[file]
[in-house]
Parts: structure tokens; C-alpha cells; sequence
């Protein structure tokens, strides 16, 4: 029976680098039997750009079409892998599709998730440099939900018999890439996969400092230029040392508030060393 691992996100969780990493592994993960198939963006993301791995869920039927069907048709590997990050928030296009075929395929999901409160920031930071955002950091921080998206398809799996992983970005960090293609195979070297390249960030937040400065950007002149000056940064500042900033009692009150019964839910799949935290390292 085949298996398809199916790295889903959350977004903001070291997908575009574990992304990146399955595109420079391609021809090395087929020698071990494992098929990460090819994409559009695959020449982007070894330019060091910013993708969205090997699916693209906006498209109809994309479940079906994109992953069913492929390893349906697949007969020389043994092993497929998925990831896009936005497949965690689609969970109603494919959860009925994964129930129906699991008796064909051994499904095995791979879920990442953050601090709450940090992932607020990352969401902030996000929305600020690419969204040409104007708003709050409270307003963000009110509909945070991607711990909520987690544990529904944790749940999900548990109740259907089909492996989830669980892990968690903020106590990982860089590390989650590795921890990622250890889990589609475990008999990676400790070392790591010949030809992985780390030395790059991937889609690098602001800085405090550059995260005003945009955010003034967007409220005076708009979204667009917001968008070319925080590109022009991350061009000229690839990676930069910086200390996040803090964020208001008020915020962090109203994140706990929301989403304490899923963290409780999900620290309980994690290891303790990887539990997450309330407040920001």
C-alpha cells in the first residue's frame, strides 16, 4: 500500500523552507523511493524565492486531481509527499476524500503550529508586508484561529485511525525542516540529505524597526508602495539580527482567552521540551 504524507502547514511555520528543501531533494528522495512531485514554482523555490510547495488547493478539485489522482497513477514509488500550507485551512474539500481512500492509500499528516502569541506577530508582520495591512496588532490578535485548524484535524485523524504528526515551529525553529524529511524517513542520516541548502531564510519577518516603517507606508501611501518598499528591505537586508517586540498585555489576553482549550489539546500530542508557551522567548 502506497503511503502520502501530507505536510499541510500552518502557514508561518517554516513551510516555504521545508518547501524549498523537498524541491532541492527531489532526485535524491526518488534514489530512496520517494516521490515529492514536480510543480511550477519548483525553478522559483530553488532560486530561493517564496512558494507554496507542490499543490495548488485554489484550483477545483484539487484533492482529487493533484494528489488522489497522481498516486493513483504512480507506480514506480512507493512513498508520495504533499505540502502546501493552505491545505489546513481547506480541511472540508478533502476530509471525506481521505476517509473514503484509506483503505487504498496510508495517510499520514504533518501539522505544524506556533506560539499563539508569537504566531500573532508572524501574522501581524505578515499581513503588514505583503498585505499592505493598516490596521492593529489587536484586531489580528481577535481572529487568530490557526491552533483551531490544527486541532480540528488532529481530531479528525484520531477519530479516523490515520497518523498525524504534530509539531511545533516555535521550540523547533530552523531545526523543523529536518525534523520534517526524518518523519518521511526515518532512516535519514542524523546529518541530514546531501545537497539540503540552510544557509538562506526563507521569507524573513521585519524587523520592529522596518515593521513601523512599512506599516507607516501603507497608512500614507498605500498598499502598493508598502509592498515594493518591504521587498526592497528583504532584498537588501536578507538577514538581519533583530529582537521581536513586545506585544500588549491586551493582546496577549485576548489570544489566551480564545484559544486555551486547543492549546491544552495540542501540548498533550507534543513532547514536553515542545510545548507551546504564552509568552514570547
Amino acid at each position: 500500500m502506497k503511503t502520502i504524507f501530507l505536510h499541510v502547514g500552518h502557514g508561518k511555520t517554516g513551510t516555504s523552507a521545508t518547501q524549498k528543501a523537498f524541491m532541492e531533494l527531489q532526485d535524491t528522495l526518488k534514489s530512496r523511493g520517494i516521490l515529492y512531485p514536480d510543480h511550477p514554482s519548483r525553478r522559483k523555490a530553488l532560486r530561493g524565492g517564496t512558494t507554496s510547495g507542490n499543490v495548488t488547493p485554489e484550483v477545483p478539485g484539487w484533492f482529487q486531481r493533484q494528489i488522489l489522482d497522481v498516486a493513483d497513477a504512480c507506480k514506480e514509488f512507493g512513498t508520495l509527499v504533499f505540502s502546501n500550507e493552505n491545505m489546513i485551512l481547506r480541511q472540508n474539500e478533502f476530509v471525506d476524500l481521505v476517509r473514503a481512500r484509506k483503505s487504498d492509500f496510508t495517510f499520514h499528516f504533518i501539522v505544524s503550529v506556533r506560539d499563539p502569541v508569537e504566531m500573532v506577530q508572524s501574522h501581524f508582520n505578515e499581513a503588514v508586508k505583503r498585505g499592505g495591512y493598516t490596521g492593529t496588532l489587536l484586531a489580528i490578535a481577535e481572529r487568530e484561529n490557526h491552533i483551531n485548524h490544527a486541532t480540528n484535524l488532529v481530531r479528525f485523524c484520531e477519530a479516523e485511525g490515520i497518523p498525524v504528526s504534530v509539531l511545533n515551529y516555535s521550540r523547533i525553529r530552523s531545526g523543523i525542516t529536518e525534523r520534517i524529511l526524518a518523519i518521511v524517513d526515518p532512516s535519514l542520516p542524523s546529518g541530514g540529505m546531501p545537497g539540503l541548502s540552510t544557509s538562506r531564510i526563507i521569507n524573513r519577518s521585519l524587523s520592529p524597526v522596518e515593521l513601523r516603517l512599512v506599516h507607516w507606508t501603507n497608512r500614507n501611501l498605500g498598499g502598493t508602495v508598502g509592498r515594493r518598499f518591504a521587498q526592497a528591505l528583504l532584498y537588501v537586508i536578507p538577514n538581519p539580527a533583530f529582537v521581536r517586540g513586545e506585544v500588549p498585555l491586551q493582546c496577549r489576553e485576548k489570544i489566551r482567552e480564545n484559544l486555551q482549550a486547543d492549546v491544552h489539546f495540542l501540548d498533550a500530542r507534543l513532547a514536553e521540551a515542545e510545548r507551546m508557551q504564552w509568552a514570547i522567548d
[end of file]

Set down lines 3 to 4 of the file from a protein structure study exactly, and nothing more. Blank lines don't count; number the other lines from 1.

């Protein structure tokens, strides 16, 4: 029976680098039997750009079409892998599709998730440099939900018999890439996969400092230029040392508030060393 691992996100969780990493592994993960198939963006993301791995869920039927069907048709590997990050928030296009075929395929999901409160920031930071955002950091921080998206398809799996992983970005960090293609195979070297390249960030937040400065950007002149000056940064500042900033009692009150019964839910799949935290390292 085949298996398809199916790295889903959350977004903001070291997908575009574990992304990146399955595109420079391609021809090395087929020698071990494992098929990460090819994409559009695959020449982007070894330019060091910013993708969205090997699916693209906006498209109809994309479940079906994109992953069913492929390893349906697949007969020389043994092993497929998925990831896009936005497949965690689609969970109603494919959860009925994964129930129906699991008796064909051994499904095995791979879920990442953050601090709450940090992932607020990352969401902030996000929305600020690419969204040409104007708003709050409270307003963000009110509909945070991607711990909520987690544990529904944790749940999900548990109740259907089909492996989830669980892990968690903020106590990982860089590390989650590795921890990622250890889990589609475990008999990676400790070392790591010949030809992985780390030395790059991937889609690098602001800085405090550059995260005003945009955010003034967007409220005076708009979204667009917001968008070319925080590109022009991350061009000229690839990676930069910086200390996040803090964020208001008020915020962090109203994140706990929301989403304490899923963290409780999900620290309980994690290891303790990887539990997450309330407040920001």
C-alpha cells in the first residue's frame, strides 16, 4: 500500500523552507523511493524565492486531481509527499476524500503550529508586508484561529485511525525542516540529505524597526508602495539580527482567552521540551 504524507502547514511555520528543501531533494528522495512531485514554482523555490510547495488547493478539485489522482497513477514509488500550507485551512474539500481512500492509500499528516502569541506577530508582520495591512496588532490578535485548524484535524485523524504528526515551529525553529524529511524517513542520516541548502531564510519577518516603517507606508501611501518598499528591505537586508517586540498585555489576553482549550489539546500530542508557551522567548 502506497503511503502520502501530507505536510499541510500552518502557514508561518517554516513551510516555504521545508518547501524549498523537498524541491532541492527531489532526485535524491526518488534514489530512496520517494516521490515529492514536480510543480511550477519548483525553478522559483530553488532560486530561493517564496512558494507554496507542490499543490495548488485554489484550483477545483484539487484533492482529487493533484494528489488522489497522481498516486493513483504512480507506480514506480512507493512513498508520495504533499505540502502546501493552505491545505489546513481547506480541511472540508478533502476530509471525506481521505476517509473514503484509506483503505487504498496510508495517510499520514504533518501539522505544524506556533506560539499563539508569537504566531500573532508572524501574522501581524505578515499581513503588514505583503498585505499592505493598516490596521492593529489587536484586531489580528481577535481572529487568530490557526491552533483551531490544527486541532480540528488532529481530531479528525484520531477519530479516523490515520497518523498525524504534530509539531511545533516555535521550540523547533530552523531545526523543523529536518525534523520534517526524518518523519518521511526515518532512516535519514542524523546529518541530514546531501545537497539540503540552510544557509538562506526563507521569507524573513521585519524587523520592529522596518515593521513601523512599512506599516507607516501603507497608512500614507498605500498598499502598493508598502509592498515594493518591504521587498526592497528583504532584498537588501536578507538577514538581519533583530529582537521581536513586545506585544500588549491586551493582546496577549485576548489570544489566551480564545484559544486555551486547543492549546491544552495540542501540548498533550507534543513532547514536553515542545510545548507551546504564552509568552514570547